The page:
NAVIGATING THE WORLD OF COUNTRY ETFs
There is always a “bull” market somewhere around the world. Thanks to indexers and ETF providers, we now have a multitude of ETF instruments to gain exposure in dozens of countries’ stock markets.
Every time I attend an ETF conference or read ETF-related news, I notice that speakers and authors tend to focus on how wonderful some country based ETFs performance was this year, and how those ETFs significantly outperformed broad-based benchmarks.
According to the graph below, the ETFs of the following countries were better investment choices than the S&P 500 in 2014:
1. India (EPI, WisdomTree India Earnings ETF®)
2. Thailand (THD, iShares MSCI Thailand Capped®)
3. Indonesia (IDX, Market Vectors Indonesia ETF®)
Interestingly enough, many financial advisors who attend these conferences or read these research papers often find themselves in the position of “missing the train” when they discover these past opportunities.
In my opinion, the main reason why we tend to miss these opportunities is because while there are many investment products and opportunities (over 1500 US-listed ETP products), there are not many high quality tools that help investors recognize the best investment opportunities early and without time-consuming research efforts.
Source: www. etfdb.com
In many cases, price advances in country ETFs are unexpected, and are not accompanied with wide media coverage. Most analytical tools will capture these instruments only after significant price improvement relative to the major benchmarks. Therefore, the investment public tends to buy them at a much higher price, hoping for a continuation of the positive price move in the future.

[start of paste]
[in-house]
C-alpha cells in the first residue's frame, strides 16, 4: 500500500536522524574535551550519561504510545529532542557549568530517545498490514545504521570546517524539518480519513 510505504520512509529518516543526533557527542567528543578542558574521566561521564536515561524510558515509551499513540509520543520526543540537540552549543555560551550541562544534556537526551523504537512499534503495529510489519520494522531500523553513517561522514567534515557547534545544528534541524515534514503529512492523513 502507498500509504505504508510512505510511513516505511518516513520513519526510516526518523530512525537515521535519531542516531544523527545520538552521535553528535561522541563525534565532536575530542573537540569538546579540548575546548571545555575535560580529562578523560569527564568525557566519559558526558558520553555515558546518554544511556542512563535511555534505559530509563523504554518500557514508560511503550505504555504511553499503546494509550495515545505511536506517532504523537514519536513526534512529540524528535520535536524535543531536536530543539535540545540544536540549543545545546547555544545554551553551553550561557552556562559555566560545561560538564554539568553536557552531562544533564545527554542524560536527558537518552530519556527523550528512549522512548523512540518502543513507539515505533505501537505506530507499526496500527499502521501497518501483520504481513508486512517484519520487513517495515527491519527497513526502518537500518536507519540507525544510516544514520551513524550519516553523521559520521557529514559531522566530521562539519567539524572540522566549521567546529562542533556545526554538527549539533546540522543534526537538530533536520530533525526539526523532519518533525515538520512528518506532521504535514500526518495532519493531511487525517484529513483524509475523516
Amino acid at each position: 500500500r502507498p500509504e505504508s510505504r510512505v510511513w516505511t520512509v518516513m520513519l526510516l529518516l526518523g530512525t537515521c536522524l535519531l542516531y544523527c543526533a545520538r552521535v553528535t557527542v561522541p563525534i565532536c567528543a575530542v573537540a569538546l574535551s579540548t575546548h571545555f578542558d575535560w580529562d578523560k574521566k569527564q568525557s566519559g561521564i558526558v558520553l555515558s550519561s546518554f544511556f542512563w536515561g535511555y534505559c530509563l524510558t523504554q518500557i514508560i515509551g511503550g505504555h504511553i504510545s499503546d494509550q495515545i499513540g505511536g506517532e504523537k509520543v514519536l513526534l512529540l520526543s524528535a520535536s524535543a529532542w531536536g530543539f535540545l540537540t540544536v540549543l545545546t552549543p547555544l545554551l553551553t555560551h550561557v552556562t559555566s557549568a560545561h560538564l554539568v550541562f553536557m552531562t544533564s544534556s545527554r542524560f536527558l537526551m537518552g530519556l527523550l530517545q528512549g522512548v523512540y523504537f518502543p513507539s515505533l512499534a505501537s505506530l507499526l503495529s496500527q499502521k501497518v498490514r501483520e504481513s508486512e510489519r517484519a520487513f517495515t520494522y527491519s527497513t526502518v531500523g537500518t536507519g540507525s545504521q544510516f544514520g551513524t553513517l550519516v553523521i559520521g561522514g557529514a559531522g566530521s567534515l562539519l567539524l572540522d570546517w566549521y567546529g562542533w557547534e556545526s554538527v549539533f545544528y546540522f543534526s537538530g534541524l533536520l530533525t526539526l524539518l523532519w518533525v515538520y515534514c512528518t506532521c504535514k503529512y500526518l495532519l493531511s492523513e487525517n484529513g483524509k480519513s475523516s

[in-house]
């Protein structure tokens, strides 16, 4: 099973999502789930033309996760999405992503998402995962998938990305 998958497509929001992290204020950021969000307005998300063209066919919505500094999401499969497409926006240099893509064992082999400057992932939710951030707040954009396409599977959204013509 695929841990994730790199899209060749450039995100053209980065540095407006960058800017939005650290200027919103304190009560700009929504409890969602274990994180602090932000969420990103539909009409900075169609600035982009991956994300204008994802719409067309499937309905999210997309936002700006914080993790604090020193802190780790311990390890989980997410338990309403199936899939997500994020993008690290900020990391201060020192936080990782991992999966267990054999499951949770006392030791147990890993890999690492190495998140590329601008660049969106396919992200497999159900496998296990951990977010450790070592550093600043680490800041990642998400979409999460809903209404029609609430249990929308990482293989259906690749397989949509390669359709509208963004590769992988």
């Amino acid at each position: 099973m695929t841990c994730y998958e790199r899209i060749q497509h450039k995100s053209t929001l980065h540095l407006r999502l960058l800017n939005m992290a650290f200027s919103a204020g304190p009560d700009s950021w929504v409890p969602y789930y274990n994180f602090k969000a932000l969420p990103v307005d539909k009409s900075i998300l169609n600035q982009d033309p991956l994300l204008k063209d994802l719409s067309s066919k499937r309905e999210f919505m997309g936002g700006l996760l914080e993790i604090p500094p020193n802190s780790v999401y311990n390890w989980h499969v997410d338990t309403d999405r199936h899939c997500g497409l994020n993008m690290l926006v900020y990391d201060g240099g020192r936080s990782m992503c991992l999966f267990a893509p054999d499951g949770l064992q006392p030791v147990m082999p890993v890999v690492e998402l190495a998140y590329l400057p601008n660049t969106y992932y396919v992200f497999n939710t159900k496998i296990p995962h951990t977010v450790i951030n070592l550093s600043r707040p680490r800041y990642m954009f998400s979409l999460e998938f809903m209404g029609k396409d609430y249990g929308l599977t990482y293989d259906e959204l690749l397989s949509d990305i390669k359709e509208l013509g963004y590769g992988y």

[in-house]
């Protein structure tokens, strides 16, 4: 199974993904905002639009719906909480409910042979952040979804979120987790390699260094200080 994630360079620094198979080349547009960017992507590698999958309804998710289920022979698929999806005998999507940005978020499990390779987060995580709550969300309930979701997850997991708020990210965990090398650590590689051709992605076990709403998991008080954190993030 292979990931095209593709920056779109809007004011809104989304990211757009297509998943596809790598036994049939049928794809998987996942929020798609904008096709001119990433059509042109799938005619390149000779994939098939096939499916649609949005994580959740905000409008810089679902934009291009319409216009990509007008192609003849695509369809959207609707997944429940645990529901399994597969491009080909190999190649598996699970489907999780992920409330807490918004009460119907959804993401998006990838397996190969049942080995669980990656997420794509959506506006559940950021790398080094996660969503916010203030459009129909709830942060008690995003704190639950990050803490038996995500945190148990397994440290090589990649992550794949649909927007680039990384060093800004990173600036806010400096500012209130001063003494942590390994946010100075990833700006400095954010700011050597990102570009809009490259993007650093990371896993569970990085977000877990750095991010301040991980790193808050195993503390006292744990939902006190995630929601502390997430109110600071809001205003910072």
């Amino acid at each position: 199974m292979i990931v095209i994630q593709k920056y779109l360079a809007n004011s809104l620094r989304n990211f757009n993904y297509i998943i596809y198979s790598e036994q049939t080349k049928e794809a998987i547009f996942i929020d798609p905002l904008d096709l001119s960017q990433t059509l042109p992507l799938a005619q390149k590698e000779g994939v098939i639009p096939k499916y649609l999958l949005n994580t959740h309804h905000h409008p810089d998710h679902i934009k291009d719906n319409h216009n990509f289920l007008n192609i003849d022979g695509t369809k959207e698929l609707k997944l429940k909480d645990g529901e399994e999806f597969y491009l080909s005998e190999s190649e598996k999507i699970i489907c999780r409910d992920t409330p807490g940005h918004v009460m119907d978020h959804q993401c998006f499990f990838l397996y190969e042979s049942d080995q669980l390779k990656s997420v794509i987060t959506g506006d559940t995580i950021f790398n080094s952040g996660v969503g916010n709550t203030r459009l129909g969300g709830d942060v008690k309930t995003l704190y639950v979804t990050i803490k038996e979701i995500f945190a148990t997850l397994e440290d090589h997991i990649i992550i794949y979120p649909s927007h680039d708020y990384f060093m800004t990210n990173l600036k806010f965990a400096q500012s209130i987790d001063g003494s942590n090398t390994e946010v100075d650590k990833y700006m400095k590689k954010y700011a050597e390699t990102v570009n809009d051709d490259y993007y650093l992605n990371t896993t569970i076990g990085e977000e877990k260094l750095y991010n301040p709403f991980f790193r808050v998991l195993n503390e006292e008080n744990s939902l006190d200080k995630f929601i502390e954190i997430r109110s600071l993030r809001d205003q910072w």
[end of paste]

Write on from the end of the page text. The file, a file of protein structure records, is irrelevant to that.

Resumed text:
The top 3 country ETFs of 2014 are good examples of what happened after an initial price advance in 2014. We see that in some cases trading volume increased, but at the same time price advance was replaced mostly with a less profitable sideways action and increased uncertainty about future price direction.
Good tools for ETF Strategists are hard to find, especially ones that can accommodate all types of strategies: short term, intermediate or long term, contrarian, conservative or aggressive ones.
The early price stabilization and recognition process can be very difficult. That’s when traditional analysis systems are often helpless and continuously produce false positive signals.
Analyzing the over 1,500 ETFs available today is a very time consuming process. It is important to have a reliable method of analysis with the right amount of data sensitivity. Quants will tell you that appropriate data sensitivity is very important. It takes years to develop a good market analysis system that works!
When I first discovered the QAS quant method in 2012, the first thing that came to my mind was that this system has great data sensitivity that significantly expands the analyst’s toolkit. It has a lot more information about market price, because it utilizes a more granular level of analysis for each of the five traditional phases within a price cycle: bottoming, advance, topping, correction and decline. The QAS system can be compared with a closed ecosystem that consists of over one hundred quantitative profiles or ratings that explain traditional five with a greater level of sensitivity.
For a more practical use, QAS created its own risk framework that grouped all quantitative ratings into seven comprehensive risk zones where Zone 1 represents the lowest risk and Zone 7 – the highest.
Zone 3 is called “Early Stabilization”, and is specifically dedicated to recognize early stabilization of price.
Currently, QAS ETF Strategist Online service calculates zones information daily on 800+ major US-listed ETFs including all country-focused ETFs.
Don’t miss the train this year! Take advantage of a free trial at: